Happy Holidays to all and to all a good cycle

G. Dan Hutcheson
G. Dan Hutcheson
The Chip Insider®

IBM and Rapidus Partner to compete in the next World Cup of Semiconductors: 2nm foundry technology. The timing of this announcement was perfectly fitting for the holidays, because in a way it was IBM’s Christmas gift to Japan and fans of the World Cup of Semiconductors. Everybody knows that competition for semiconductor leadership in advanced logic has narrowed to three teams: Taiwan, South Korea, and the United States – Represented by TSMC, Samsung, and Intel... Japan led the Semiconductor World Cup in the 80s and early 90s when leadership was… In a story fit for a major motion picture, Japan brought Tetsuro (Terry) Higashi and Atsuyoshi Koike out of retirement to be Chairman and President of the newly formed Rapidus semiconductor company, just announced this November. Of course, the movie will only come if they pull this off, but what a story: Funding is a mere 7.3B Yen or roughly $50M. That’s an aspirational 1000x less than needed. Team Rapidus is backed by none other than Toyota Motor, Sony, Softbank, Kioxia, Denso, NEC, NTT, as well as Mitsubishi UFJ Bank. Japan’s government is also behind it… What made the leadership of Higashi-san and Koike-san so different from traditional leaders in Japan was they were willing to play an international game. Pitching for the Yomiuri Giants team was never enough for them. They wanted to make to a big-league team like the San Francisco Giants – And they did. Koike-san was central to what is now the Kioxia/Western-Digital partnership. Higashi-san led TEL’s long march out of being sales rep for American products in Japan to being one of the top semiconductor equipment suppliers worldwide. So if any two in Japan have the vision to pull this off they do…

How TSMC took the lead in EUV: Hi Dan, I absolutely love this quote: “getting into semiconductors for the uninitiated is like a field trip for hemophiliacs to a razor-blade factory.” Regarding Samsung’s less successful EUV development, here is my observation…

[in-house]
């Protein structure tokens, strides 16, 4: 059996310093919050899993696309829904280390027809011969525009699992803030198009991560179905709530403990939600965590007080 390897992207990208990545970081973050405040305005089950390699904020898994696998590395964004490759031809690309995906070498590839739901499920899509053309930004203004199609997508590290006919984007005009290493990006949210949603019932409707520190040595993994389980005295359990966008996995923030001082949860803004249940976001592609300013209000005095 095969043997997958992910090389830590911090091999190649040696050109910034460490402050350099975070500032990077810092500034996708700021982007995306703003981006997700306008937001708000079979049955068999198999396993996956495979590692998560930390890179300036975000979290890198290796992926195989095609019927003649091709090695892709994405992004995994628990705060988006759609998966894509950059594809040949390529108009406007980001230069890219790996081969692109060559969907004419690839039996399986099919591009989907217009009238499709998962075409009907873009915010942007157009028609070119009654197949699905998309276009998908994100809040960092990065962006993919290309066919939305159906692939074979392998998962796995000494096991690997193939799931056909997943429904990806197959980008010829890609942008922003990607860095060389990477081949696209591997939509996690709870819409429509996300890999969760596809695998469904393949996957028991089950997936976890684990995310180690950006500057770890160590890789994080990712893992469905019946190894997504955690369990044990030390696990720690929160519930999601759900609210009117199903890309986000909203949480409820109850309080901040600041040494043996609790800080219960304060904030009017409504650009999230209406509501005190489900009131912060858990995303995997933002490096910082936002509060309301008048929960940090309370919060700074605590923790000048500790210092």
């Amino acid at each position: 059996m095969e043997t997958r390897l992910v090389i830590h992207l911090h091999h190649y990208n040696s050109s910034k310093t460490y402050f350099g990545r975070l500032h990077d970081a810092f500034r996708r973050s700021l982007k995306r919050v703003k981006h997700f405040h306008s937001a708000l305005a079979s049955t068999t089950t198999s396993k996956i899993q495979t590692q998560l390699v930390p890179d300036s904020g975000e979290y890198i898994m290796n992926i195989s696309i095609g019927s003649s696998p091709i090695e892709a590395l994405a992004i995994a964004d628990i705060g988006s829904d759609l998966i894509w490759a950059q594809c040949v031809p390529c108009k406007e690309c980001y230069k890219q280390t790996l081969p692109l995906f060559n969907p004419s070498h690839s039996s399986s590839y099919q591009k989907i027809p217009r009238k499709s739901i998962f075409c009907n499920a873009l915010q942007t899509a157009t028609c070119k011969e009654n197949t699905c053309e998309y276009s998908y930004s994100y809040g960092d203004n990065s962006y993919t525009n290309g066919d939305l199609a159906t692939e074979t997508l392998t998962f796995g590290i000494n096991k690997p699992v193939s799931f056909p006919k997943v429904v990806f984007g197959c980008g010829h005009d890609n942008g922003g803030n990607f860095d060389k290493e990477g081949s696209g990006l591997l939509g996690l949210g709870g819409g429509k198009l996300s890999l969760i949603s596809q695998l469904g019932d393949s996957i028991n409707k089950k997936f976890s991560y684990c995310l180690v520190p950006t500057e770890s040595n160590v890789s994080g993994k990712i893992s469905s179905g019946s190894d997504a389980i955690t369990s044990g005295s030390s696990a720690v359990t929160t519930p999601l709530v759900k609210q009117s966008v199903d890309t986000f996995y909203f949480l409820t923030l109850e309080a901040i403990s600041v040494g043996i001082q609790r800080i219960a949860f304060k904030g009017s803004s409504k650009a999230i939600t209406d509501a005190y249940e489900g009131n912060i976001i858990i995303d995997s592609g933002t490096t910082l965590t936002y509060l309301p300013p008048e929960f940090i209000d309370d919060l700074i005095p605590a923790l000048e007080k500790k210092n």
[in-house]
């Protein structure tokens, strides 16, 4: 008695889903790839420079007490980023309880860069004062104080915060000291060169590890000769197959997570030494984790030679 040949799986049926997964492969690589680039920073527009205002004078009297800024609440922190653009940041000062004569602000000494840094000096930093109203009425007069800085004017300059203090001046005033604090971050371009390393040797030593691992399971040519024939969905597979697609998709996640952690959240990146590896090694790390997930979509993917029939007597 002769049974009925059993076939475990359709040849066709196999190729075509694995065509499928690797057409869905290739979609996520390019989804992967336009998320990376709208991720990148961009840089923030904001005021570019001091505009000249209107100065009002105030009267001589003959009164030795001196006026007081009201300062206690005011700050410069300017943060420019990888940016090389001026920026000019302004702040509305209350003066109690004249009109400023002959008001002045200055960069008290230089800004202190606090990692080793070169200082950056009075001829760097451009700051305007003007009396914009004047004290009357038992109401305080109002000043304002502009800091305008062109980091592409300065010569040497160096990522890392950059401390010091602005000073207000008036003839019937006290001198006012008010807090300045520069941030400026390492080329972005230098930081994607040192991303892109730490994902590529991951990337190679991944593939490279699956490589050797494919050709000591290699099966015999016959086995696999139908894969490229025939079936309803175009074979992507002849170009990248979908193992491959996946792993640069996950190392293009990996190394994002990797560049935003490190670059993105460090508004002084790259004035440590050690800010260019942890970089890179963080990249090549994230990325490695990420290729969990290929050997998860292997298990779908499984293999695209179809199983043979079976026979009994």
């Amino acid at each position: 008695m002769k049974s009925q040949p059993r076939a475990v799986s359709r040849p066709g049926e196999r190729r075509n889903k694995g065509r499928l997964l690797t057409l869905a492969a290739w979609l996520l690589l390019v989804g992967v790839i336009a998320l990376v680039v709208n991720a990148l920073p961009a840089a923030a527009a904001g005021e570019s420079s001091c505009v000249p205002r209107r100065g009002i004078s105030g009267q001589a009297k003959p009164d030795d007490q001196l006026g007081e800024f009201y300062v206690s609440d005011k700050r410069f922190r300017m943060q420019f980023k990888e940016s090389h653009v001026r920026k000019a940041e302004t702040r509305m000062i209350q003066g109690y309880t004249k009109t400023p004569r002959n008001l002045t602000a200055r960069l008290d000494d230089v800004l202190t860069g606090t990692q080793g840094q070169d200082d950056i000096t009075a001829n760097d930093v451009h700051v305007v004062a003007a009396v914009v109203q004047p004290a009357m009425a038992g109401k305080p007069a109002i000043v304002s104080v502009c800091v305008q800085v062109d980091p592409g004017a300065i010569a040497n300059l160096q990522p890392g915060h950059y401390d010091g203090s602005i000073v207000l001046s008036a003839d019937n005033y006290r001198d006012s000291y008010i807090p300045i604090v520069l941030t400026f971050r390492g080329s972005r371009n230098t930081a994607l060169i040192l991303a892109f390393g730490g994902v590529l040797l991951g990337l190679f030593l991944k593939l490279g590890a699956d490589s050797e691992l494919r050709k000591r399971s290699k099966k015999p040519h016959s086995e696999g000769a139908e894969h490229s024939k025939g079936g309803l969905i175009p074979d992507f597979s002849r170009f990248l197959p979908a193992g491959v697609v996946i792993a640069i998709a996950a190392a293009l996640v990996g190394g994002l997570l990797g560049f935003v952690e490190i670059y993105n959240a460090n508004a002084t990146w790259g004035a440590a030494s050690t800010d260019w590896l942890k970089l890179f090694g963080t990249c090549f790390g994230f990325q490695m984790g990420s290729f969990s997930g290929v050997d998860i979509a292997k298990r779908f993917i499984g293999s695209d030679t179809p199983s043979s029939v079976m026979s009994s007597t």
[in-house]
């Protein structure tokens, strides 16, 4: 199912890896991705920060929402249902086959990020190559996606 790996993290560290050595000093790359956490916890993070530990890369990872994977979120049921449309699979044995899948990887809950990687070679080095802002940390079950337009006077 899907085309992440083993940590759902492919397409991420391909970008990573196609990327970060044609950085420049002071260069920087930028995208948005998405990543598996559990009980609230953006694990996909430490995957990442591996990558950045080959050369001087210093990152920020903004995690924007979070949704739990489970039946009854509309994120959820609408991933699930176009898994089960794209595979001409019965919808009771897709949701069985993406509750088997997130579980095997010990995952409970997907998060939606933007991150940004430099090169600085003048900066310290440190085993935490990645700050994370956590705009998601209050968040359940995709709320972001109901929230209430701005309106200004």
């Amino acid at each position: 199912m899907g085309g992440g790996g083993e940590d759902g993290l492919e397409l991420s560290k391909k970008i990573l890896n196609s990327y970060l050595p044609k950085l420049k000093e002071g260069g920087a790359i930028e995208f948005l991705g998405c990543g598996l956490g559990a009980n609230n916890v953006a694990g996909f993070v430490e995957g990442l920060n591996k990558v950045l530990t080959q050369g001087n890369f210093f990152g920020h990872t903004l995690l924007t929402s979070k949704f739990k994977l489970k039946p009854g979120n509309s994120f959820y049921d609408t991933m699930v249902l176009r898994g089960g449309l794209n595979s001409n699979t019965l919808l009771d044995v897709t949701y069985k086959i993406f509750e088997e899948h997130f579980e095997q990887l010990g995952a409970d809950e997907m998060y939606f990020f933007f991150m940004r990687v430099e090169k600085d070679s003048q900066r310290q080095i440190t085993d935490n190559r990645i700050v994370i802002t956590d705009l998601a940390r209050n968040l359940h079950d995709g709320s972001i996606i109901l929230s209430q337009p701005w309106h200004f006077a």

Anniversary of the Transistor: 75 years ago today, the world was irrevocably changed with the first working transistor made by John Bardeen and Walter Brattain under the inspiration of William Shockley at Bell Labs. More than an anniversary, there are a lot of R&D and marketing lessons to learn from their discovery… The Competitive Race … Semiconductor World Cup Leadership would be and, 75 years later, remains defined by who is best at making a better transistor or finding a better way to interconnect them... The transistor quickly evolved from the point-contact developed at Bell Labs, to… Semiconductor World Cup competition has been ruthless. By 1960, there were 24 semiconductor companies in the world, 18 of which were in North America and 14 in Silicon Valley. By 1975 this had ballooned to 229, 141, and 75 – respectively. 1980, it was 286, 139, and 93. This would peak in 1985, with 406 companies globally.

Happy Holidays to all and to all a good cycle...TechInsights wants to wish everyone a Happy Holiday season. We’ve just ended a third solid year for our industry. Growth smoothly lost altitude from the nosebleed heights of 2021 as chip shortages steadily eased when new capacity came on-line. Production in silicon wafer equivalents was almost 25% higher than when the shortage started in 2020. … With 11 months of data in for 2022, TechInsights …

Happy Holidays: Wishing you all the Hope, Wonder, and Joy that the Season can bring!

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